July 2019
Volume 60, Issue 9
Open Access
ARVO Annual Meeting Abstract  |   July 2019
Electrophysiological and pupillometric measures of inner-retina function in non-proliferative diabetic retinopathy
Author Affiliations & Notes
  • Jason C Park
    Department of Ophthalmology and Visual Sciences, University of Illinois at Chicago, Chicago, Illinois, United States
  • J Jason McAnany
    Department of Ophthalmology and Visual Sciences, University of Illinois at Chicago, Chicago, Illinois, United States
    Department of Bioengineering, University of Illinois at Chicago, Chicago, Illinois, United States
  • Footnotes
    Commercial Relationships   Jason Park, None; J Jason McAnany, None
  • Footnotes
    Support  R01EY026004 (JJM), The Illinois Society for the Prevention of Blindnes Research Grant (JJP)
Investigative Ophthalmology & Visual Science July 2019, Vol.60, 5958. doi:
  • Views
  • Share
  • Tools
    • Alerts
      ×
      This feature is available to authenticated users only.
      Sign In or Create an Account ×
    • Get Citation

      Jason C Park, J Jason McAnany; Electrophysiological and pupillometric measures of inner-retina function in non-proliferative diabetic retinopathy. Invest. Ophthalmol. Vis. Sci. 2019;60(9):5958.

      Download citation file:


      © ARVO (1962-2015); The Authors (2016-present)

      ×
  • Supplements
Abstract

Purpose : To evaluate three measures of inner-retina function, the pattern electroretinogram (pERG), the photopic negative response (PhNR), and the post-illumination pupil response (PIPR), in diabetics who have different stages of non-proliferative diabetic retinopathy (NPDR).

Methods : Fifteen non-diabetic control subjects and 45 type 2 diabetic subjects (15 have no clinically-apparent retinopathy [NDR], 15 have mild NPDR, and 15 have moderate/severe NPDR) participated. The pERG was elicited by a contrast reversing checkerboard pattern and the PhNR was elicited by a full-field, long-wavelength (642 nm), flash presented against a short-wavelength adapting field (465 nm). The PIPR was elicited by a 1-sec, full-field, 450 cd/m2, short-wavelength flash (465 nm) after dark adaptation. All responses were recorded and analyzed using conventional techniques. One-way analysis of variance (ANOVA) with Holm-Sidak multiple comparisons were performed to compare the pERG, PhNR, and PIPR among the control and patient groups.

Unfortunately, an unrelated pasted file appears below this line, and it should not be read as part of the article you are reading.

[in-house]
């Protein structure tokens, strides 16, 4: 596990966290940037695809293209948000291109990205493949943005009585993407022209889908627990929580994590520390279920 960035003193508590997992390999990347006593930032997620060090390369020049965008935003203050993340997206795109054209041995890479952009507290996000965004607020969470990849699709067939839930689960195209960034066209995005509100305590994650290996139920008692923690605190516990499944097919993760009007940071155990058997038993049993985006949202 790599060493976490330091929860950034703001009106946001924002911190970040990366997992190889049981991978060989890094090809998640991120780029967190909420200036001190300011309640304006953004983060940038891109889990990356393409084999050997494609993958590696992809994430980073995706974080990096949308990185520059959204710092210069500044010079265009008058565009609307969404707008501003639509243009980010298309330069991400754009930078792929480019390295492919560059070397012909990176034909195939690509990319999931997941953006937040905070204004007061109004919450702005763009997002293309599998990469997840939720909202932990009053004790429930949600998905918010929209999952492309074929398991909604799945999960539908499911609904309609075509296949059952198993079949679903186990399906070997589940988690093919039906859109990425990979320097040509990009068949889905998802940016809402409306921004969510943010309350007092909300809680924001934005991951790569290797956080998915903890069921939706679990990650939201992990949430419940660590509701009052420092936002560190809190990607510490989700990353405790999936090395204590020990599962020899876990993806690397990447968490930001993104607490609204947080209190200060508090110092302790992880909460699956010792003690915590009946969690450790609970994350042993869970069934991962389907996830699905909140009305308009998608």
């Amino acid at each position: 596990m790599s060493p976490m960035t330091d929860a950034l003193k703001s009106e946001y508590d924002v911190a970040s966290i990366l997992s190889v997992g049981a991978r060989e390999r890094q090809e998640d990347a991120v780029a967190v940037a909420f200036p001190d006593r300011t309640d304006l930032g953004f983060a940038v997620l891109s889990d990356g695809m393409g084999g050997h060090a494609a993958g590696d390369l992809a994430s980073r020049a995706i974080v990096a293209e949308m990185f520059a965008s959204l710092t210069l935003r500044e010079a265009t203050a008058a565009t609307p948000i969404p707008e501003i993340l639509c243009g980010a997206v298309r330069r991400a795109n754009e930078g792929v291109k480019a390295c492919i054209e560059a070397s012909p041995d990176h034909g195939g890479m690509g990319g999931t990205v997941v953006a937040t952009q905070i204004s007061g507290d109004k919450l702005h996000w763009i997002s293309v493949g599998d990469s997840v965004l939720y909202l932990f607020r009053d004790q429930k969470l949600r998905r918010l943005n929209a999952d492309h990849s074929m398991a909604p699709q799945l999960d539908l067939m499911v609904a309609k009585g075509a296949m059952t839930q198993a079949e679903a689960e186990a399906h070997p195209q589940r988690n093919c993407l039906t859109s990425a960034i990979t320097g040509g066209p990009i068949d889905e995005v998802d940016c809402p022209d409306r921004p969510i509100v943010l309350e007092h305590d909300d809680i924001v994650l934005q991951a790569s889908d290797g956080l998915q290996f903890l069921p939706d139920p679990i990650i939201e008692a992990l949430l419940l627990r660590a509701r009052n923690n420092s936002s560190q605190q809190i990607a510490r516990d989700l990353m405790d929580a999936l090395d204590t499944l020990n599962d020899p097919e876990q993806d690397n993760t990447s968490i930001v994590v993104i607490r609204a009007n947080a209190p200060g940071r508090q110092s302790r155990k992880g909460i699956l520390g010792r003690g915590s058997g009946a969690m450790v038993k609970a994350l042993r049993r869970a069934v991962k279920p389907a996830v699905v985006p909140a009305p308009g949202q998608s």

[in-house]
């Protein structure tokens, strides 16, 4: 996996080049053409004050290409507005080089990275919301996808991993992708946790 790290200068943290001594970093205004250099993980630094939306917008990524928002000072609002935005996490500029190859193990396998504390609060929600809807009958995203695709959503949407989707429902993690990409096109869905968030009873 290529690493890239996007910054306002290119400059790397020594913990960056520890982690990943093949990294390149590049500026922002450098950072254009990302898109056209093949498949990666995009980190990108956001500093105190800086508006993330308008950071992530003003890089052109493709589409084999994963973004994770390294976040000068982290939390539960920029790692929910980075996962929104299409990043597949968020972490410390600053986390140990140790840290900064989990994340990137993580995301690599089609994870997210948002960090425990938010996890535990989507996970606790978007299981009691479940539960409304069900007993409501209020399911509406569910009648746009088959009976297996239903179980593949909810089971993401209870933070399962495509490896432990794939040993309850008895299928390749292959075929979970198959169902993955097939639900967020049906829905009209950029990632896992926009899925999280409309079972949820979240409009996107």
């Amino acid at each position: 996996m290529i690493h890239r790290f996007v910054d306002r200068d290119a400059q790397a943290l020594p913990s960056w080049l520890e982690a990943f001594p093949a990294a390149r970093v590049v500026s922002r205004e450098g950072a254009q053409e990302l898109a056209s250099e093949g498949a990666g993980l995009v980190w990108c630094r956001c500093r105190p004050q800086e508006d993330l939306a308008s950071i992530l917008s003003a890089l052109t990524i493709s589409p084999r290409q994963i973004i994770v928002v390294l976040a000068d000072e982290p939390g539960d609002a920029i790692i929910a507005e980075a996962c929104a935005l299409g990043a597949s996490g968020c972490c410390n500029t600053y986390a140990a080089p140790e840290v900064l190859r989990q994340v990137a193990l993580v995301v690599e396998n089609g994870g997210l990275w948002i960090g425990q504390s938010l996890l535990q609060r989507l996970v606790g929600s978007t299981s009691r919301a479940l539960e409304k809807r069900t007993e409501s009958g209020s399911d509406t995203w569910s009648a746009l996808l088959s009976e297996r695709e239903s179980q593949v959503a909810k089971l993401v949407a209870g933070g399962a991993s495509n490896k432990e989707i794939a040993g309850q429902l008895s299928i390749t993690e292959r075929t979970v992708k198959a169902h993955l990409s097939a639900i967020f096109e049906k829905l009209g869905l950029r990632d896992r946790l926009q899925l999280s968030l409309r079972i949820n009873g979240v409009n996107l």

Results : ANOVA indicated statistically significant differences among the subject groups for all three measures (all F > 4.73, p < 0.01). Follow-up comparisons indicated small, non-significant reductions in the pERG (8%), PhNR (8%), and PIPR (10%) for the NDR group compared to the controls. In contrast, there were significant reductions in the pERG (31%), PhNR (30%), and PIPR (28%) for the mild NPDR group compared to the controls. Likewise, there were significant reductions in the pERG (40%), PhNR (32%), and PIPR (32%) for the moderate/severe NPDR group compared to the controls.

Conclusions : Abnormalities of the pERG, PhNR, and PIPR provide evidence for inner-retina neural dysfunction in diabetics who have clinically-apparent vascular abnormalities. Taken together, these measures provide a non-invasive, objective approach to study neural dysfunction of the inner-retina in these individuals.

This abstract was presented at the 2019 ARVO Annual Meeting, held in Vancouver, Canada, April 28 - May 2, 2019.

×
×

This PDF is available to Subscribers Only

Sign in or purchase a subscription to access this content. ×

You must be signed into an individual account to use this feature.

×